RUSSELL v. STATE

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Court of Criminal Appeals of Alabama.

Darryl D. RUSSELL v. STATE.

CR-04-1153.

Decided: November 29, 2005

Darryl Dewayne Russell, pro se. Troy King, atty. gen., and Jean-Paul M. Chappell, asst. atty. gen., for appellee.

On Rehearing Ex Mero Motu

This Court's opinion of November 23, 2005, is withdrawn, and the following substituted therefor.

Darryl D. Russell appeals the trial court's denial of his Rule 32, Ala. R.Crim. P., postconviction petition challenging the revocation of his work-release status.

On June 29, 2000, Russell pleaded guilty to unlawful possession of a controlled substance.   He was sentenced to 20 years in prison under the Habitual Felony Offender Act, was ordered to pay $236 in court costs, was assessed $2,000 pursuant to the Drug Demand Reduction Assessment Act, and was ordered to pay $50 to the crime victims compensation fund.  (C. 25.)   On January 10, 2001, Russell was placed in the Lauderdale County Work Release Program.  (C. 26.)   On May 6, 2004, the State filed a motion to revoke Russell's work-release status because he “claim[ed] to work jobs that did not exist [and] is also the target of a federal investigation on a charge of conspiracy to traffic cocaine.”  (C. 26-27.)   On May 20, 2004, the trial court held a hearing on the motion and on May 28, 2004, revoked Russell's work-release status.  (C. 26.)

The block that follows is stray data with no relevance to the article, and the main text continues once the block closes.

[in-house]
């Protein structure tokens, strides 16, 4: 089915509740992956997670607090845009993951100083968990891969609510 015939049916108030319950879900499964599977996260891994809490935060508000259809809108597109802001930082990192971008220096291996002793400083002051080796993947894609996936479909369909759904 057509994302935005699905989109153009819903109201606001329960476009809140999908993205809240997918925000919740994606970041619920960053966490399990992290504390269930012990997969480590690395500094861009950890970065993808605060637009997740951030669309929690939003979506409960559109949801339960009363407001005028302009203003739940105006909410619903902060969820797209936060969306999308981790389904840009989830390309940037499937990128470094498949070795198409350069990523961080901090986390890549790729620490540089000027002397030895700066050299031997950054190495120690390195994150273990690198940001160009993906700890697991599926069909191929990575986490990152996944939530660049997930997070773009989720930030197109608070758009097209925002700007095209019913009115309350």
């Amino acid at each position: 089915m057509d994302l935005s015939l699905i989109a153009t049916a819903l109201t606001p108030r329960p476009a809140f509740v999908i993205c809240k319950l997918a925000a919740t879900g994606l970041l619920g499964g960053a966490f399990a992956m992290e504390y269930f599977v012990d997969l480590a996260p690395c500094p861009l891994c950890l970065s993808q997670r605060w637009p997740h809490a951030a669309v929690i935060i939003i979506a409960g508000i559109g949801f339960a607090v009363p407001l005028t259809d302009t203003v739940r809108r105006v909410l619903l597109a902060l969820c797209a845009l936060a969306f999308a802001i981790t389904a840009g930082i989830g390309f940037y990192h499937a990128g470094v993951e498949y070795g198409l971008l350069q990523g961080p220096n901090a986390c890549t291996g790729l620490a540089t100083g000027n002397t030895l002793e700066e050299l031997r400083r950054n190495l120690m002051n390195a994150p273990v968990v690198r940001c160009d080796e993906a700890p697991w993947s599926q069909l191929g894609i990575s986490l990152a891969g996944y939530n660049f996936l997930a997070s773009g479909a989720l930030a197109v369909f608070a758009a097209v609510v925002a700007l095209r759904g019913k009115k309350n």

On January 24, 2005, Russell filed a Rule 32 petition challenging the revocation.  (C. 10.)   On February 25, 2005, in a written order, the trial court summarily denied the petition.  (C. 41.)   On appeal, Russell argues that the trial court abused its discretion in denying his petition because, he says, the revocation was based purely on hearsay evidence, he had ineffective assistance when his attorney failed to timely appeal through no fault of Russell's, and he was never provided with a copy of the rules and regulations of the work-release program.1

I.

 Russell argues that he was not provided with a copy of the rules and regulations of the work-release program and that the revocation was based solely on hearsay evidence.   Russell failed to argue at the revocation hearing that he was never provided with a copy of the rules and regulations of the work-release program or that the revocation was based purely on hearsay evidence.   Because these claims are nonjurisdictional, they are procedurally barred under Rules 32.2(a)(3) and (5), Ala. R.Crim. P., because they could have been, but were not, raised at trial or on direct appeal.

II.

 Russell argues that he received ineffective assistance of counsel when his attorney failed to timely appeal the trial court's revocation of his work-release status.   According to Rule 32.1(f), Ala. R.Crim. P., the issue of a defendant's failure to appeal because counsel was ineffective and through no fault of the petitioner's can be raised for the first time in an appeal from the denial of a Rule 32 petition:

“(f) The petitioner failed to appeal within the prescribed time from the conviction or sentence itself or from the dismissal or denial of a petition previously filed pursuant to this rule and that failure was without fault on the petitioner's part.”